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Thursday, March 22, 2012

Reader's Diary #812- Pierre Berton: Vimy

It was years ago that I read my first Pierre Berton book, The Arctic Grail. I positively loved it and for a while would list it and Berton among my favourites when asked about books and authors respectively. Since then I've read a few more Berton books and while I've enjoyed them somewhat (maybe not the Secret World of Og), none have come close to the Arctic Grail. I was beginning to wonder if the Arctic Grail wasn't just a fluke at worst, or the pinnacle of his career at best. Fortunately, Vimy has turned me into a true Berton fan again.

I was flying to France to visit the Vimy site as I read it, so it would be easy to say this clouded my judgement. However, as frequent readers of my blog could attest, it wasn't an entirely easy sell. I typically don't enjoy war books. However, even if I had not been touring the battlefields, it would have been hard to deny that Berton's writing in Vimy was stellar.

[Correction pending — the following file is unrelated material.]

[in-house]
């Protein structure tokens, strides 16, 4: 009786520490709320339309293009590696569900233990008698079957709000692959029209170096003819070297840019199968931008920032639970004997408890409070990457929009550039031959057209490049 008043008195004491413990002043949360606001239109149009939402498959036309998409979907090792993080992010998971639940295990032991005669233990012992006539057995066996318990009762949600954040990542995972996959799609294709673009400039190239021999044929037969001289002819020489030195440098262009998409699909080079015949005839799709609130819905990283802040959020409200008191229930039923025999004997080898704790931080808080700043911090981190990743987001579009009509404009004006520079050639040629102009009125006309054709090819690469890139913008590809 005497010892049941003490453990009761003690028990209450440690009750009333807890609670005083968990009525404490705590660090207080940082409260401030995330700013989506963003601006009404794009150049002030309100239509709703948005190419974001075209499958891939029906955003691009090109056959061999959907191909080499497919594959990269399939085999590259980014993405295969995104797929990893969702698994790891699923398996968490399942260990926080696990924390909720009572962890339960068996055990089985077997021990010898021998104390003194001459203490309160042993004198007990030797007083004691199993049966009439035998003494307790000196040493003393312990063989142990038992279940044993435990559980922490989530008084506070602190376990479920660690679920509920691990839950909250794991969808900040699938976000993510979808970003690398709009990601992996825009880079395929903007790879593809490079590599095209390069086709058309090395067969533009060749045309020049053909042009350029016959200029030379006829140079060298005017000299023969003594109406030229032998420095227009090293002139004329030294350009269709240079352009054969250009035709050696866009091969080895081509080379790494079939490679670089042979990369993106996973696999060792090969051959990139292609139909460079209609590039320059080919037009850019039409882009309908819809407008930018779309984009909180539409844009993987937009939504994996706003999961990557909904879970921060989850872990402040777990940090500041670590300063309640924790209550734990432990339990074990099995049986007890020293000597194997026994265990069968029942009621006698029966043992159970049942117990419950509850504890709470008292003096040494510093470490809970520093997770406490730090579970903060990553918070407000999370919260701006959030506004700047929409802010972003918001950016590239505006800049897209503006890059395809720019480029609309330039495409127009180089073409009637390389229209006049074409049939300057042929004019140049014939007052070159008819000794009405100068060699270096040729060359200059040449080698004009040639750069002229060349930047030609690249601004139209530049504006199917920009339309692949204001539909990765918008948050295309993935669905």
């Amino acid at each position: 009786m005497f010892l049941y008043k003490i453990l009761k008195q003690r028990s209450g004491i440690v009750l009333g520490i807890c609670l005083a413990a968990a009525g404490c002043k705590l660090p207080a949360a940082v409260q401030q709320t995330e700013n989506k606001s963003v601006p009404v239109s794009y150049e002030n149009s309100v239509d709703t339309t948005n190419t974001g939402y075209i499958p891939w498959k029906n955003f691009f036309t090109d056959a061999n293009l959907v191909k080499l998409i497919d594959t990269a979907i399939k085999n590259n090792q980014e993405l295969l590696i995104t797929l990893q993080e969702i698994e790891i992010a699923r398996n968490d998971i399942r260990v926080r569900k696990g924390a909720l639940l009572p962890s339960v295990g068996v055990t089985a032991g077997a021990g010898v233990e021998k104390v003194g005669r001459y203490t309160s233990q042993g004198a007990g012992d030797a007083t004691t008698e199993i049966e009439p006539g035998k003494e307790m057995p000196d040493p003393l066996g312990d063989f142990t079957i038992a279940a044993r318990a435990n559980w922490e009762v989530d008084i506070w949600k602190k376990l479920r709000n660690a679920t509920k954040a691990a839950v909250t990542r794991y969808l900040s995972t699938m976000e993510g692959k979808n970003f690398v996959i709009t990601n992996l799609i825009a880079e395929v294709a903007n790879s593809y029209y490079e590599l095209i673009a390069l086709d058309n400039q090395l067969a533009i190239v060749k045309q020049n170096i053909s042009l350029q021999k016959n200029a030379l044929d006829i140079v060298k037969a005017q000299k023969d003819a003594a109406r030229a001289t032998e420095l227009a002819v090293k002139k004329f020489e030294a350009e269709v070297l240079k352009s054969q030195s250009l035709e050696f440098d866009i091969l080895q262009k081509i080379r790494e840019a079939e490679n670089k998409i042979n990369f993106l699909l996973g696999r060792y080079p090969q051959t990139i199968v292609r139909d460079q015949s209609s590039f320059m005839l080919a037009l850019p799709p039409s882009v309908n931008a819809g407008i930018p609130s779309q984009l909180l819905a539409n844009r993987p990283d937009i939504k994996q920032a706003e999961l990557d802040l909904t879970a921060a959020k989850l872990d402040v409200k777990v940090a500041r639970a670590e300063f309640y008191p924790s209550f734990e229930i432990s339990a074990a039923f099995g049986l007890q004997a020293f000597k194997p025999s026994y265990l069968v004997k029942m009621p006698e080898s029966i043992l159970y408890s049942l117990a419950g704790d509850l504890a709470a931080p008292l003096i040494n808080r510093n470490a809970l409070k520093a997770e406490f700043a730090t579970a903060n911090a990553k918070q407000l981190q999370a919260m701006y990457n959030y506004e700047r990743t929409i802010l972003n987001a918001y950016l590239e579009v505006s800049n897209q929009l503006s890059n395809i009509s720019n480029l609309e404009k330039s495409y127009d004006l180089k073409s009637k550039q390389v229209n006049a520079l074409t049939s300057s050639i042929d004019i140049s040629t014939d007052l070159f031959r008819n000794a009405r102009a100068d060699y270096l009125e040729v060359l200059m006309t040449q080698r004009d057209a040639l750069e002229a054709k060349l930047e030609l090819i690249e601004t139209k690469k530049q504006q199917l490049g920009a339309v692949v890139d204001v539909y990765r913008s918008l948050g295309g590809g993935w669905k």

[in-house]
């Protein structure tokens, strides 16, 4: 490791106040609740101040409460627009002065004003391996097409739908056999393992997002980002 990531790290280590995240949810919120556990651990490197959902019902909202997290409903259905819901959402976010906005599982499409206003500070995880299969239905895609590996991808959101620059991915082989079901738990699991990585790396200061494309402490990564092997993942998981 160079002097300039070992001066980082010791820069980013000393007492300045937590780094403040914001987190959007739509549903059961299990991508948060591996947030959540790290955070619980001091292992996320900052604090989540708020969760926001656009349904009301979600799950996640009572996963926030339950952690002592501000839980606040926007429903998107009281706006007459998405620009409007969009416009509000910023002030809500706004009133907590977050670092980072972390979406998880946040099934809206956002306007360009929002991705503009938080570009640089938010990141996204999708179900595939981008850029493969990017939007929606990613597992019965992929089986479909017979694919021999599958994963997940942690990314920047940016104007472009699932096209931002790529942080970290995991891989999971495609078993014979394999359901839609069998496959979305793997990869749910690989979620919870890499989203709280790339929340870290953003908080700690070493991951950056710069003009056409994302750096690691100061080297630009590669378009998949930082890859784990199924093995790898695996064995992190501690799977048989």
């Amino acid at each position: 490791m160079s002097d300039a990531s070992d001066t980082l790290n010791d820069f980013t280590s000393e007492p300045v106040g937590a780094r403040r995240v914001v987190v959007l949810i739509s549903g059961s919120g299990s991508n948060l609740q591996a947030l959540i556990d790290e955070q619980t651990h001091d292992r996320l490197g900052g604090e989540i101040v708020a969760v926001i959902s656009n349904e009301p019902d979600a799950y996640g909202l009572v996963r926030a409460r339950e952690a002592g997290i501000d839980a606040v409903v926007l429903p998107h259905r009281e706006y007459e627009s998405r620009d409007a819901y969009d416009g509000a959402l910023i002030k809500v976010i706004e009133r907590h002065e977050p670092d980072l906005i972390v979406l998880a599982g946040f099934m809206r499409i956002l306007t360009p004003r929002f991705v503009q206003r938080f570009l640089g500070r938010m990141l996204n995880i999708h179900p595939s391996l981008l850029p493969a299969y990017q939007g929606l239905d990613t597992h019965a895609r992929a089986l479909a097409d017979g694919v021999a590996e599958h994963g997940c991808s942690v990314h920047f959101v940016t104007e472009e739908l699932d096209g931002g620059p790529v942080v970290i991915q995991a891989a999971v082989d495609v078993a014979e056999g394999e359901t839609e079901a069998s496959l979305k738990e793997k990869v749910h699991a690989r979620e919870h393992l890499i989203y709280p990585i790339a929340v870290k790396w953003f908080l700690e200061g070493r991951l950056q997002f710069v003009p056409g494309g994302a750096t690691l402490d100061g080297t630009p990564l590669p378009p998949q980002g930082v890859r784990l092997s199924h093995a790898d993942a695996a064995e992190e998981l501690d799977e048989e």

Berton seems to get most of his praise for his characterizations. The characters in Vimy are no less vibrant or felt than in his other books. You come to care about the soldiers because Berton gives them identity. They were young, naive, innovative, brave, caring, frustrating, and in short, human.

Yet it was his power of imagery that first drew me into Vimy. The way he describes the sounds, sights, and pain in this book is not short of breathtaking. It was really something to see the trenches in person, but I can honestly say that it was Berton that brought me to the war.

And Berton's conclusion, I don't want to spoil it if you haven't read it, was brilliant and beautiful, saving its ultimate punch until the very end. I'd go as far as saying it (the conclusion) was one of the best things I've ever read.

2 comments:

John Mutford said...

Read Medea's review here.

Barbara Bruederlin said...

Wow, that is high praise indeed! And coming from someone not often given to hyperbole, very telling.